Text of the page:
I’m slowly emerging from the new mama fog. Much more slowly than I anticipated, but here I am.
I had what I thought were realistic expectations of getting back to coaching and blogging within four months of having my firstborn. So when those four months came and went and my biz remained dormant, I had to re-evaluate.
But let me back up a minute.
Ten weeks into my maternity leave with my law firm, I gave my notice that I wouldn’t be returning. Yup, you read that right.
I QUIT MY DAY JOB!
Not only that, but I literally mailed in my bar membership card to the powers that be and changed my license status to inactive.
That is some crazy arse shite. And with it comes some very real changes.
Welcome changes, but with challenges nonetheless.
My ultimate plan always was to become a full-time life coach, but when that would come to fruition was somewhat less clear.
What solidified my dream of not returning from maternity leave were the circumstances surrounding the birth of our baby, Gwyneth.
First of all, I had hoped for a fairly “hippie” birth and hired a doula and all that jazz. Welp, after 30 hours of labor I ended up with an emergency c-section. So much for my hippie plans.
Not only that, but Gwyneth had to spend six full days in the NICU at a separate children’s hospital immediately after she was born due to a blockage in her lung. Thankfully, she was breathing on her own by the end of her birthday.
But that NICU stay was brutal.
Then our precious little one developed colic around four weeks old. And I’m not talking about the reflux or indigestion that some people refer to as colic. I mean the honest-to-goodness, fussing-and-crying-and-screaming-all-the-time-for-no-damn-reason type of colic.
So those first four months were AWESOME.
Not surprisingly, I developed postpartum depression about three months after Gwyneth’s birth.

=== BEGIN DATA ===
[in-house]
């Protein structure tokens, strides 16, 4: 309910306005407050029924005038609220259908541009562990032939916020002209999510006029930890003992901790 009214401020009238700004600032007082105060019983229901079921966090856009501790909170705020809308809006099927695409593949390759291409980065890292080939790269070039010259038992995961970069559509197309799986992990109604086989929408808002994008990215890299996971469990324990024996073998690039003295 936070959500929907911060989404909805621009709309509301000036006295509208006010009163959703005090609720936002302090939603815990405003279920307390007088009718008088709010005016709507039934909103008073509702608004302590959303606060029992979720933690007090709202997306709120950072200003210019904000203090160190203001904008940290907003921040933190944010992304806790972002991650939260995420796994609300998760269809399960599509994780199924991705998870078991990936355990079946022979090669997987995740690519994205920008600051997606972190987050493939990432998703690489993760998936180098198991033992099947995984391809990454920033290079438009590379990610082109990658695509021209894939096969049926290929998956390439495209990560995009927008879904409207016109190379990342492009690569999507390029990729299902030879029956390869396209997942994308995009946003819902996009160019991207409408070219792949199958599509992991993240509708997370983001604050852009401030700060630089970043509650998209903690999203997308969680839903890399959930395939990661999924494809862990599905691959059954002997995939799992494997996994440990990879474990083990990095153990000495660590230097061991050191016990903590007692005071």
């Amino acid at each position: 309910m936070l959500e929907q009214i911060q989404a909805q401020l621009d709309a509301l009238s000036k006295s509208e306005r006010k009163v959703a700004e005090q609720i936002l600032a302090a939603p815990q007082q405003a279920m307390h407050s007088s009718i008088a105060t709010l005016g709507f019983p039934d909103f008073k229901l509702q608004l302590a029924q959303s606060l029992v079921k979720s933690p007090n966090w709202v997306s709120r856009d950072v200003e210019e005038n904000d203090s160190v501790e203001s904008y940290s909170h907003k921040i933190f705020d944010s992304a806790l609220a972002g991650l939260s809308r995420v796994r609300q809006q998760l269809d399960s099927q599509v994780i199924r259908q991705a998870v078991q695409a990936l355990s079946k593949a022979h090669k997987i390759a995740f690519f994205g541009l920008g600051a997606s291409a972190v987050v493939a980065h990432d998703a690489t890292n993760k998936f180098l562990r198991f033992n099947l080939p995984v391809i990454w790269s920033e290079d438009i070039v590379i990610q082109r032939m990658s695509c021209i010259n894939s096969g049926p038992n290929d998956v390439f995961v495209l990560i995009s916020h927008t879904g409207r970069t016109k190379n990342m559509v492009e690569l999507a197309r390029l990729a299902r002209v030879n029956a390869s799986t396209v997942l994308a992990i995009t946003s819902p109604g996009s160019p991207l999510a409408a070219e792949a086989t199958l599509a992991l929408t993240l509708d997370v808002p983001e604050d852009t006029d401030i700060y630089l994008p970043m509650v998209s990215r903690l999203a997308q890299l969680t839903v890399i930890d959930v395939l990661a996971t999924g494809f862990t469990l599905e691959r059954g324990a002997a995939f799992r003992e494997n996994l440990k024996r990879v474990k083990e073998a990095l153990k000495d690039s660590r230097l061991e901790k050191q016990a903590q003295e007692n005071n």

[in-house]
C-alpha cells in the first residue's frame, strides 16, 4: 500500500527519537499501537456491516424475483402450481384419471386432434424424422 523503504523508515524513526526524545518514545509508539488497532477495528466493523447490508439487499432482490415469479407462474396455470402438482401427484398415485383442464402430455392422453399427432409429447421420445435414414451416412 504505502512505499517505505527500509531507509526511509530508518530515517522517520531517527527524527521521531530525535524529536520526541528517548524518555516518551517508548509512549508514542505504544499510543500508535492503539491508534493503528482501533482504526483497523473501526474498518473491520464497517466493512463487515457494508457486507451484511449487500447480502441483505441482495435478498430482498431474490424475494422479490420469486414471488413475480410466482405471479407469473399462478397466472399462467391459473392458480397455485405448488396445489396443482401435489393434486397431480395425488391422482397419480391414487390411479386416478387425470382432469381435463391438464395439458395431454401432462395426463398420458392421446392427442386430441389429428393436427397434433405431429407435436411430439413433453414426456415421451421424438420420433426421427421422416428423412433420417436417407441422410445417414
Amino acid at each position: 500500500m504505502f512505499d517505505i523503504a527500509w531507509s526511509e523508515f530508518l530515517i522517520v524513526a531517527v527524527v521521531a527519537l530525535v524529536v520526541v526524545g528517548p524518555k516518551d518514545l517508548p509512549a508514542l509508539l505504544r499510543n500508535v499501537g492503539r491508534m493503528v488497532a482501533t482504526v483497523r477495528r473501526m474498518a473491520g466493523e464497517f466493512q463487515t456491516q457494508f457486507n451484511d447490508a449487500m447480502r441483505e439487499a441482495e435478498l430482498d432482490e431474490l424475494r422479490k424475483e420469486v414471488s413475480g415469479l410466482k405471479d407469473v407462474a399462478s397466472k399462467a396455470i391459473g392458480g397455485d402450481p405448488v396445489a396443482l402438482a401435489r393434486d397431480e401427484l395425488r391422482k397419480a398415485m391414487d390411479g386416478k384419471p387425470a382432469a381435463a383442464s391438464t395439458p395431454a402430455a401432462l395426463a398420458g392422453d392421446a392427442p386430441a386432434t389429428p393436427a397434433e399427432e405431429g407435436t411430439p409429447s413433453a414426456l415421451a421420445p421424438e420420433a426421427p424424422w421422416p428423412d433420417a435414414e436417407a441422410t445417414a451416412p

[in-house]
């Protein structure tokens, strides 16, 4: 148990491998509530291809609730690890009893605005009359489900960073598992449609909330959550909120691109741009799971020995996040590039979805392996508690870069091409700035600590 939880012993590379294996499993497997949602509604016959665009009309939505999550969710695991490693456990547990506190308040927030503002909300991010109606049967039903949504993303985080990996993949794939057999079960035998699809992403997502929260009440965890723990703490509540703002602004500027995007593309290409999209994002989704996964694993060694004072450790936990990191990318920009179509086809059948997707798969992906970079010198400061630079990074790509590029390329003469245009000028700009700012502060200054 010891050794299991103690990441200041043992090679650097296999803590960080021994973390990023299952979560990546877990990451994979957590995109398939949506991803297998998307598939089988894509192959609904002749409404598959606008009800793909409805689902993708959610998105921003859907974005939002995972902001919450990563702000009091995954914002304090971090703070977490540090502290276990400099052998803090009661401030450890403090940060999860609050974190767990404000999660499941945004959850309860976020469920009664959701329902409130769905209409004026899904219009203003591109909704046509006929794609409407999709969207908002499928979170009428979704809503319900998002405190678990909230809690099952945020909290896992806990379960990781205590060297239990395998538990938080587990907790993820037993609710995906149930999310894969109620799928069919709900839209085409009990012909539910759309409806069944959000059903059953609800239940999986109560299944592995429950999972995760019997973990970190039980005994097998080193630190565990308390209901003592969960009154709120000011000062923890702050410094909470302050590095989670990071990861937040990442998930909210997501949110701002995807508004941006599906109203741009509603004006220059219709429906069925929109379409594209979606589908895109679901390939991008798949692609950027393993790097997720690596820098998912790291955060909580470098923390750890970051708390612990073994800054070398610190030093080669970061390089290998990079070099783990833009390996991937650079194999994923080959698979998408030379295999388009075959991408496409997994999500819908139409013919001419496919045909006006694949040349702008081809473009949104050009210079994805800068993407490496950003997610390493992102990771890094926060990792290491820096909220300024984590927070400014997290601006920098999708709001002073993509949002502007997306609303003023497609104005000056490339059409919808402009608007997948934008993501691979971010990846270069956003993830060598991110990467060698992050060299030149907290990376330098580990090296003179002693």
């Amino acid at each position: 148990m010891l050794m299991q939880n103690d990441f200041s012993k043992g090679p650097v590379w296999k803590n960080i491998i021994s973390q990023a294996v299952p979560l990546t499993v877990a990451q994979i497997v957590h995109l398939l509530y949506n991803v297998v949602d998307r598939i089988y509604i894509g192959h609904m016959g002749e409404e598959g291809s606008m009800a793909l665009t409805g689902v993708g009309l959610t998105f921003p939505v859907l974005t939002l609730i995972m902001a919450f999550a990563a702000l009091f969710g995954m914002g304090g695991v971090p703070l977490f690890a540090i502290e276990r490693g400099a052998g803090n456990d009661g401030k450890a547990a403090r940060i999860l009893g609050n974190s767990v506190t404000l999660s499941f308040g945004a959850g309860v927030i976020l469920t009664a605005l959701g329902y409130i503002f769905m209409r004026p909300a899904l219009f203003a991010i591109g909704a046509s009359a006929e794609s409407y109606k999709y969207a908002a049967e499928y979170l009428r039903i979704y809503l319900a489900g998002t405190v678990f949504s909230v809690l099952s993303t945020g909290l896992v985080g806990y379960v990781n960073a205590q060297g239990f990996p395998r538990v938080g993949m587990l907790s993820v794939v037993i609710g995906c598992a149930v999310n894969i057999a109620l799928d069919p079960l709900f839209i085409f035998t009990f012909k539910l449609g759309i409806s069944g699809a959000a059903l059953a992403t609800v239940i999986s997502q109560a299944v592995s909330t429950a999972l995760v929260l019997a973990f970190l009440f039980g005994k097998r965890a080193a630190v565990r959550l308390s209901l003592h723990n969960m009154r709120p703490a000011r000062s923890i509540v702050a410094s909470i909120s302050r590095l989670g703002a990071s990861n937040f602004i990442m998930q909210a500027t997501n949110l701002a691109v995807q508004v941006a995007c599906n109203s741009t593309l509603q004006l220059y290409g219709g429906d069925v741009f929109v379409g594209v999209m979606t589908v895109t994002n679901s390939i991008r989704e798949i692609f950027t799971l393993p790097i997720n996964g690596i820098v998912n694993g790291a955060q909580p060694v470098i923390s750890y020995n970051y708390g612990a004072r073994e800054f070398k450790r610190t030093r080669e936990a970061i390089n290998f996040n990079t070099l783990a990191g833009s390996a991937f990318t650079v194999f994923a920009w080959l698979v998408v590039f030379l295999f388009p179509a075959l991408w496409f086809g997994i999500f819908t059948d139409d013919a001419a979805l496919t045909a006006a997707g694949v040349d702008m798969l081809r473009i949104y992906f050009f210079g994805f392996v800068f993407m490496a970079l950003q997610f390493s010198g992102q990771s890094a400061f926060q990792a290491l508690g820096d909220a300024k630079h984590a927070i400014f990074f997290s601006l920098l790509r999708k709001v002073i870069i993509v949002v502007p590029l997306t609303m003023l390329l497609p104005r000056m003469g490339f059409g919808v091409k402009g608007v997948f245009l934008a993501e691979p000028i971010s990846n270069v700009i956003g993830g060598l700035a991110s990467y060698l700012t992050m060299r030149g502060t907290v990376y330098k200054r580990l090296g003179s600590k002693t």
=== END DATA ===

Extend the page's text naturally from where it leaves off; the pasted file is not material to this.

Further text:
I was considered high risk for developing PPD due to my underlying — and fully treated — anxiety disorder, so my support system was watching me like a hawk. And at the first sign of things going awry (my baby was sleeping through the night, but I wasn’t!), off to the psychiatrist I went. And within days I was on the mend.
So come November, when I had anticipated having JD Nation up and running full-time, I hadn’t done a thing.
I had to adapt.
And I continue to adapt.
Miss Gwyneth Paige is the most beautiful, curious and joyful baby I have ever met. But she is also a demanding diva who knows what she wants and makes sure she gets it.
Poor babe is a horrendous teether, too. So the last couple months (yes, months — that’s not a typo) have meant very little sleep for me.
To say I’ve felt out of control would be an understatement.
But it’s also not an unfamiliar feeling.
In my seven years as a practicing attorney, I constantly felt like I was subject to the whims of my bosses and clients. (Yes, I realize that’s kind of the nature of the job. But as with most things, moderation is preferable.)
And over time I prided myself on putting reasonable boundaries on what others could expect from me.
For me that meant communicating my availability and when they would hear from me and receive work product. (Always adhering to my philosophy to under-promise and over-deliver.)
I didn’t always get my way, but I felt like I at least had a say in the matter.
Perception can be everything sometimes.
Fast-forward to present day, and I’m having to adapt to lack of control on a completely different level.
There’s no setting boundaries with a baby. Gwyneth will have none of that from me.
But I’m finding ways to set boundaries with myself. Like early bedtimes. And planning healthy meals in advance.
I’m figuring out how to pick my battles and ask for help accordingly. Such as having a nanny come in twice a week so that I can have several uninterrupted (!!!) hours during the day for coaching and working. And having the hubs run errands on his way home from work.
I’m remembering to take care of myself because I’m no good to anyone — hubby, Gwyneth, clients, family, friends — if I let myself get run into the ground. Granted, I’m operating on minimum self-care a lot of the time, but I’m mindful that I get what I need to maintain my sanity.
Bottom line, a sense of control is always elusive.
But we get to decide how we respond to feeling out of control.
We can try to force the uncontrollable into our framework and endure the inevitable frustration that comes with it. Or we can modify our perception of the uncontrollable to regain a sense of control.
Pick your battles.
Identify ways to shift your perspective of the situation.
Remember that you can’t always be in control.
And that it’s okay to not have control over everything. But that it’s also okay to create an environment in which you feel like you aren’t powerless. In fact, I strongly encourage it.
Like I said, perception can be everything.